Left Voice - May 21, 2021
Genuine communists — those opposed to Stalinism — always rejected Zionism. While Stalin's bureaucracy was busy making deals with imperialist powers — first with the Nazis, then with the "democratic" imperialists — it was the Left Opposition led by Leon Trotsky that fought for the political independence of the working class. This meant opposing any form of imperialism and colonialism, including Zionism.
In response to Israel's murderous assault on Gaza, there have been massive demonstrations around the world and a general strike across Palestine. The solidarity movement includes socialists who see Joseph Stalin as a model. Modern Stalinists will likely see themselves as anti-imperialists and opponents of Zionism. They might quote a footnote in Stalin's 1913 pamphlet on the national question, written under the influence of Nikolai Bukharin and V.I. Lenin, in which the future dictator describes Zionism as "a reactionary nationalist trend of the Jewish bourgeoisie, which had followers along the intellectuals and the more backward sections of the Jewish workers. The Zionists endeavoured to isolate the Jewish working-class masses from the general struggle of the proletariat."
But how did the Soviet Union under Stalin react to the foundation of the state of Israel in 1948? And what effect did that have on the communist parties loyal to Moscow?
The Soviet Union gave diplomatic recognition to Israel on May 17, 1948, just three days after its declaration of independence. It was the first state in the world to do so — long before the United States.
In a recent article in Jewish Currents, Dorothy M. Zellner recounts in great detail what effect this had on the Stalinized Communist Party in the United States. The CPUSA and associated publications for Jewish people had always rejected Zionism and the idea of a Jewish state. When the Zionist "union" in Palestine, the Histadrut, tried to boycott Palestinian workers, the American communists referred to it — correctly — as a "Jim Crow" institution. The CPUSA, despite its Stalinist politics, had a proud tradition of struggle against racism — and it denounced the racism of the Zionist colonization project.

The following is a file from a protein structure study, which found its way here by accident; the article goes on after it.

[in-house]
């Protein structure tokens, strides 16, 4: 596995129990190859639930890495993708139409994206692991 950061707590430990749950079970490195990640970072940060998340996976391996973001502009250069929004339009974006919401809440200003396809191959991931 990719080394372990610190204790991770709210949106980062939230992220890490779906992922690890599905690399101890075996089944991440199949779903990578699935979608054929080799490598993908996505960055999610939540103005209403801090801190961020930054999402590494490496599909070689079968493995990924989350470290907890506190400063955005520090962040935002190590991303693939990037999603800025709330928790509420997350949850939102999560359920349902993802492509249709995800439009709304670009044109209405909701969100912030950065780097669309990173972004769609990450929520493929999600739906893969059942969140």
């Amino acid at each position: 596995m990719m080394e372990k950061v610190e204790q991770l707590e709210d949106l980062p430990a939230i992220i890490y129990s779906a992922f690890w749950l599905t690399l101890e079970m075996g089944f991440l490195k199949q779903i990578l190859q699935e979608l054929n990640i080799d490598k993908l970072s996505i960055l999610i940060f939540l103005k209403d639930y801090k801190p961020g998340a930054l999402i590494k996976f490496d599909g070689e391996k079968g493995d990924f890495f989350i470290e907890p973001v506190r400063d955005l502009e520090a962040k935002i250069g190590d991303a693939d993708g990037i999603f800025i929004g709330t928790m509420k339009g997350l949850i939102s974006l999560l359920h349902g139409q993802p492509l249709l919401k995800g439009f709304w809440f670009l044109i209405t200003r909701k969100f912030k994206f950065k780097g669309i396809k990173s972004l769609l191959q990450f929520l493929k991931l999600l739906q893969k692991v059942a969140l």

In 1947, however, the Soviet Union surprised the world by announcing that it would support the UN plan for partitioning Palestine and creating a Jewish state.
Stalin's shift to support for Zionism was vital — one could say that Israel might not exist in its current form had the Soviet Union not offered its backing. Historians suspect that Stalin hoped to weaken the position of British imperialism in the region — perhaps he saw the Jewish colonists as a kind of national liberation movement. But in reality, the prediction of all serious Marxists came true: the new Jewish state became a gendarme for imperialism.
Soviet support for Israel was not limited to diplomatic means, either. Via Czechoslovakia, the Soviet block sent arms to the Zionist militia Haganah, which used them to begin the ethnic cleansing of Palestine. In other words, Stalin gave material support for the Nakba. The Soviet-aligned Communist Party, the MAKI, became an important conduit of support for establishing the Zionist state.
As a result of this criminal policy, the ideas of socialism and communism, which once had great appeal to the Arab masses, were discredited across the region. In the United States, the official communists were already used to accepting sudden zigzags in their political line. Within a few months, the CPUSA was offering unqualified support to the Zionists' ethnic cleansing and spreading false reports about supposed Arab atrocities in order to justify it. ...
Read full report at Left Voice